Date: Sat, 20 Dec 1997 16:33:08 -0500

From: Gerald Cohen gcohen[AT SYMBOL GOES HERE]UMR.EDU

Subject: "Mudville" article #2

Here is the second article on "Mudville," from the Peter Tamony

Collection. At the top of the page Tamony stamped S.F. Examiner, S.F.

Chronicle, June 3, 1979 and wrote Scene p.8/2-4. The article is by Art

Rosenbaum, Chronicle Sports Editor.

"Two punches ago we undertook an update of the great American baseball

ballad 'Casey at the

Bat,' as it relates to the city of Stockton. Our treatment was an amused

skepticism. The conclusion, if any, was that the Mudville of the poem was

not Stockton despite all claims to the contrary.

This piece becomes Part II and will probably leave the issue as clouded

as ever. But first a backgrounder.

University of Pacific is planning a new Events Center for basketball,

graduations, concerts and allied performances. Out in the foyer, or in a

separate room, there will be a Stockton-area 'Hall of Fame' to include

memorable moments of the school and that port city.

The history of 'Casey' will be included because, it has been argued,

author Ernest L. Thayer was inspired by the Mudville that was Stockton when

he wrote the poem in 1888.

...Thayer wrote for the San Francisco Examiner in 1888, but this

particular piece was mailed from his home in Worcester, Mass. Boston

claimed all territorial rights. The late Jack O'Keefe, then Chief of

Police, brought Stockton's claim to the fore again in the 1950s when he

staged 'Casey at the Bat' days to open each Stockton Ports season, with

former heavyweight champion Max Baer playing the strikeout role that had

been done in three movies by DeWitt Hopper (who recited the poem for the

first time on stage), Wallace Beery and William Haines.

Stocktonites do not like the nickname 'Slough City' but are willing to

accept 'Mudville' only in reference to the old dock area of the mid-80s,

the takeoff point to the gold country as well as the site of early baseball


John DePangher of Palo Alto, a physicist at Stanford University,

satisfied his curiosity by conducting a search for the feats of his uncle

Michael DePangher with the A&G Stockton team of 1887. He found something

else--box scores to support the theory (fact) that there was a Casey,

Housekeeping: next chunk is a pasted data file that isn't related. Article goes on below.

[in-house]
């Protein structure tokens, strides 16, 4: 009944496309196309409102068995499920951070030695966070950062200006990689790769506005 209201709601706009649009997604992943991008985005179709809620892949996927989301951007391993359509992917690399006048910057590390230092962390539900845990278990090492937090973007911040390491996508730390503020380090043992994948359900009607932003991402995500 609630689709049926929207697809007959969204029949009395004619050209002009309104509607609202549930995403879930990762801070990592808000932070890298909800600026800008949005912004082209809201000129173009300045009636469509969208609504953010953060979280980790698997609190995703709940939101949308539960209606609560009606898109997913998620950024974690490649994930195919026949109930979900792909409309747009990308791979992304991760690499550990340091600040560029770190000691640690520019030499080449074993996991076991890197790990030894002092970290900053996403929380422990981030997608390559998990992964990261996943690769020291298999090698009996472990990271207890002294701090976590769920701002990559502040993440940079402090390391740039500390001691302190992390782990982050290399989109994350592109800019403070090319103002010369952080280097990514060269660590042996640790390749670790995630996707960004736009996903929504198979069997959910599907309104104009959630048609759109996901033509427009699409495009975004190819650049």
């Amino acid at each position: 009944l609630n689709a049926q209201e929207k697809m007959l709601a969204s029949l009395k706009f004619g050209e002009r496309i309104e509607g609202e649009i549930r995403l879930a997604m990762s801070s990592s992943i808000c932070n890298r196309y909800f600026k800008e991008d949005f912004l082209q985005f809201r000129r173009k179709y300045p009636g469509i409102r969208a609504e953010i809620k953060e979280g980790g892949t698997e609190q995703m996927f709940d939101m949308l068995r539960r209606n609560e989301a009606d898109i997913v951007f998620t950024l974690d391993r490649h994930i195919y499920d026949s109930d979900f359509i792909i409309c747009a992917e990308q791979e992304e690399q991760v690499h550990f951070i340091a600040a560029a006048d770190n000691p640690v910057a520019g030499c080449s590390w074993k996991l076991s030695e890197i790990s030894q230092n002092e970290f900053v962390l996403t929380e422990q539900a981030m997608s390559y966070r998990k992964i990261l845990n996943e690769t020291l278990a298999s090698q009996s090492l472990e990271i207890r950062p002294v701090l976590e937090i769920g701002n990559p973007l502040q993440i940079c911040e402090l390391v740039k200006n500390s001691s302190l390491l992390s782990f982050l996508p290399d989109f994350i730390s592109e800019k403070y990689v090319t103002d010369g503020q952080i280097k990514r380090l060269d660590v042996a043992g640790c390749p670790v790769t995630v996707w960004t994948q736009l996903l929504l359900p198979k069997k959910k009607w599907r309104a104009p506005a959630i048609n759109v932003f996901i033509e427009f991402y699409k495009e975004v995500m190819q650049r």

except his real name was Cahill; that two players mentioned in the

original poem, Flynn and Cooney, were actually on the team. He is

convinced that Thayer got the idea for his poem from two games in

Sacramento and his observations of the Stockton team.

'The old files show,' he writes, that in one of these games Cahill was

put out three times by a very blind umpire...[dots present in article; G.

Cohen] in another game, Flynn, on loan to Sacramento from Stockton, made

three great rents in the air when he struck out.

De Pangher has also gone to the archives for newspaper game stories

titled 'Mobbing the Umpire' and 'A Pitcher Slugged' in which anonymous

writers show a style similar to Thayer's. Best of all, DePangher says, he

learned that his uncle Mike was probably the catcher of this most famous

'ballad of the republic.'

Chief O'Keefe was league president and a Stockton Ports director. He

played up 'Casey' to the hilt. Jimmie Longe, Stockton's best-known

sportscaster, was recruited by the Chief to do the research on the poem,

write a script for the dramatization and rehearse a very willing Max Baer,

already something of an actor, for his role. Baer was a tremendous

man--shoulders like airplane wings and a barrel chest, to mix a description.

They gave him an oversized bat with Longe reciting, Max looked

fiercely comical striking out, then reverting to his boxing pose of being

knocked out."

[G.Cohen: I omit the final five paragraphs of the article, which

contain nothing substantial. BTW, could there possibly have been two

Mudvilles, one in California (Stockton) and one in Massachusetts, that

inspired Thayer? I'll check the book _Casey at the Bat_ by Jim Moore and

Natalie Vermilyea to see if any mention is made of a Mudville in